It’s time for Banking in the Public Interest.

Michael Noonan TD, outgoing Minister for Finance, has ‘gotten off light’ in General Election 2016. Aside from a protracted debate about the actually miniscule ‘fiscal space’ left inside Ireland’s EU-imposed budget straitjacket and the odd spat with opposition spokespersons on taxation issues or budget arithmetic the critical issues of Ireland’s financial and banking policies have not yet been publicly debated.

The Public Banking Alliance argues that the only real recovery the Minister and his FG/Labour colleagues can legitimately claim credit for is the recovery of two reckless private banks to rude good health and profitability. Having buried the nation under a mountain of debt these too-big-to-fail dinosaur banks that failed have, thanks to Minister Noonan, retained their duopoly status dominating Ireland’s highly concentrated banking market.

If the Credit Unions, An Post Savings Bank or NTMA/Pension Reserve Fund had failed the commercial banks would have been quick to grab their market share, and would have the neo-liberal minister’s approval for it. But when the private banks fail comprehensively, the Government policy has been to save them at all costs! Just when Ireland needed public financial institutions most,

Minister Noonan has presided over a Department for Privatised Finance.

Ireland’s banking landscape remains severely blighted; a monoculture of two private profit-maximising banks dominate the smaller institutions. Ireland’s 350 credit unions remain restricted to the personal loan market where demand fell 50%, and has yet to recover, thanks largely to the recklessness of the duopoly. The credit unions did not contribute to causing the crisis. They weathered it without bail-outs or taxpayer supports. They pose no threat to financial stability and have proven the real backbone of the financial system.

Yet tragically Ireland will lose 100 viable independent local credit unions thanks to over-burdensome regulation and the impacts of a small group of well connected private bankers, developers and their cronies in politics.

Minister Noonan and his colleagues promised to burn the bondholders and to impose burden sharing but then they kowtowed to Jean Claude Trichet and imposed the gambling debts of private German and French banks on Irish taxpayers. As the IMF’s senior official stated ‘they blew the opportunity to get a debt write down from the troika when they took office.’  Last year Ireland’s national debt servicing cost was over €7 billion. That’s equates to €7 billion in over-taxation, or €7 bn. in under-spending on public services, infrastructure and social housing. That’s €7bn, each and every year!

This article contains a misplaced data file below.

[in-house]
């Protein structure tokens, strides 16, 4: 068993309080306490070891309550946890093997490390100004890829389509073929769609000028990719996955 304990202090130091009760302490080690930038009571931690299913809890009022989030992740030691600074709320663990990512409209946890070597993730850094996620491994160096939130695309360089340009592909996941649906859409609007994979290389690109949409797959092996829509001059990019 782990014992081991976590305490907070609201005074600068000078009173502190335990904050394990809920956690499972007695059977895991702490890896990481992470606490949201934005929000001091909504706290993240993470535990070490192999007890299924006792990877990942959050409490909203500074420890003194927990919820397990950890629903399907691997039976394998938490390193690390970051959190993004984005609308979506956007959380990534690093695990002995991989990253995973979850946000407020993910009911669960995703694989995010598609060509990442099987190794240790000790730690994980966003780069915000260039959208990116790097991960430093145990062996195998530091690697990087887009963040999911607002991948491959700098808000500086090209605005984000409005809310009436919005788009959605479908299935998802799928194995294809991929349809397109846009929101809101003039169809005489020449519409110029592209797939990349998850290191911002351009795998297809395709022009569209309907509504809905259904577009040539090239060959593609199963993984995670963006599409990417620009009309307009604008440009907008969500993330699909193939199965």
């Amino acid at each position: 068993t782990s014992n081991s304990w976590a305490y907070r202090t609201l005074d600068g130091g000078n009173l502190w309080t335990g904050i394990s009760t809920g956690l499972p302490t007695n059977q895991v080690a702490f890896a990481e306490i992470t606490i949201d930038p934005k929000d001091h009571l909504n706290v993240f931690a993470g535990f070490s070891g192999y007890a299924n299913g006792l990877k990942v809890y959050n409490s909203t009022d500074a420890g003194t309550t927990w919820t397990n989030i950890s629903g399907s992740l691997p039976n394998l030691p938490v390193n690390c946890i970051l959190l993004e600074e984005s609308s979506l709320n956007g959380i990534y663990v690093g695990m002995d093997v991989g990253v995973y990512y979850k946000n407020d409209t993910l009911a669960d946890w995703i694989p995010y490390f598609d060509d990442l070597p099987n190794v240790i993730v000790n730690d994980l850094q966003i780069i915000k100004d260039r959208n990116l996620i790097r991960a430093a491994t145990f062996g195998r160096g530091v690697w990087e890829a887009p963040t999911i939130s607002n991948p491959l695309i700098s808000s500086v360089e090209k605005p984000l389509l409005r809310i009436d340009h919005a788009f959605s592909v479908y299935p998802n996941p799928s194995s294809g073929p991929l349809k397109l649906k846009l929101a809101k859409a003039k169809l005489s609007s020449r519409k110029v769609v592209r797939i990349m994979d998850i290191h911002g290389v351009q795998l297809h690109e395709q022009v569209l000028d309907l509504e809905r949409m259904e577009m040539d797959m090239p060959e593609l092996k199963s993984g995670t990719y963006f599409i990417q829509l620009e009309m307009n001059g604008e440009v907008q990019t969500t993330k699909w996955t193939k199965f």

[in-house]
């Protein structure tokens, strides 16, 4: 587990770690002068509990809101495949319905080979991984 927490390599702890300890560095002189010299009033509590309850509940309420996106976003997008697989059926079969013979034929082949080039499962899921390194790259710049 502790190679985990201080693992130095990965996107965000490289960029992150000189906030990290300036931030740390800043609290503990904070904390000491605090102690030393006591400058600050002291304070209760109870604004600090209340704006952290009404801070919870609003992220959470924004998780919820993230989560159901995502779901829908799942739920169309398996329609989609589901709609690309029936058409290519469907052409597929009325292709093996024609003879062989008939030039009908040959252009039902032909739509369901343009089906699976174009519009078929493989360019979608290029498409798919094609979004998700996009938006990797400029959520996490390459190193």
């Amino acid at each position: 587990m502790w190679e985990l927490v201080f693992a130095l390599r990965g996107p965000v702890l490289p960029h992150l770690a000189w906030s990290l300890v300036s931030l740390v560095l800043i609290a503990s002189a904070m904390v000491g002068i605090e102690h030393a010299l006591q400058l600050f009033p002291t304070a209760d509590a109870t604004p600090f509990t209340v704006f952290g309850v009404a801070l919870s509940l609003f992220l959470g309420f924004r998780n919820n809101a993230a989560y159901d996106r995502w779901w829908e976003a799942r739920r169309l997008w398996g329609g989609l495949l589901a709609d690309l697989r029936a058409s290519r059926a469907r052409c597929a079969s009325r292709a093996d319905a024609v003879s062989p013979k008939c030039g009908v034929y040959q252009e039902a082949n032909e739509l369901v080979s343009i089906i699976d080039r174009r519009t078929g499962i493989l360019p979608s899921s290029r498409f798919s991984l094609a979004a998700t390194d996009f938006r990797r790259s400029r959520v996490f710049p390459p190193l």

Minister Noonan’s other debacles include the disorderly wind-up of IBRC, the Siteserv debacle, the privatisation of Ireland’s water infrastructure, the introduction of a regressive property tax, the NAMA carousel and the infamous ‘Project Eagle’ swindle.

Nor should we forget the sterling service Minister Noonan has provided to the mainly US vulture capitalists who have picked up the cream of Irish property assets for a song while Irish taxpayers bear the brunt of  the huge losses on them, and receive nothing in return.

Under Minister Noonan, Ireland has introduced the Irish Collective Asset Management Vehicle Act enabling the speculators to operate with increased flexibility, less regulation and reduced tax liabilities. His reduction in capital gains taxes on property was yet another concession in favour of the real estate-banking nexus and the 1%.

Minister Noonan’s verbal abuse of Greece and the Greek Government reflected his own loyalty to Herr Schauble, to the ECB and the private banks that helped impoverish so many tens of millions of European citizens. Minister Noonan, it would seem, enjoys blaming the victim. And if further evidence of his neo-liberal leaning were needed we need only remember his firm opposition to the rent controls proposed by Alan Kelly to relieve the burden on low paid tenants as rents escalate. Every day entire families are made homeless by banks and landlords and our housing supply crisis worsens. Thank-you very, very much Mr Noonan!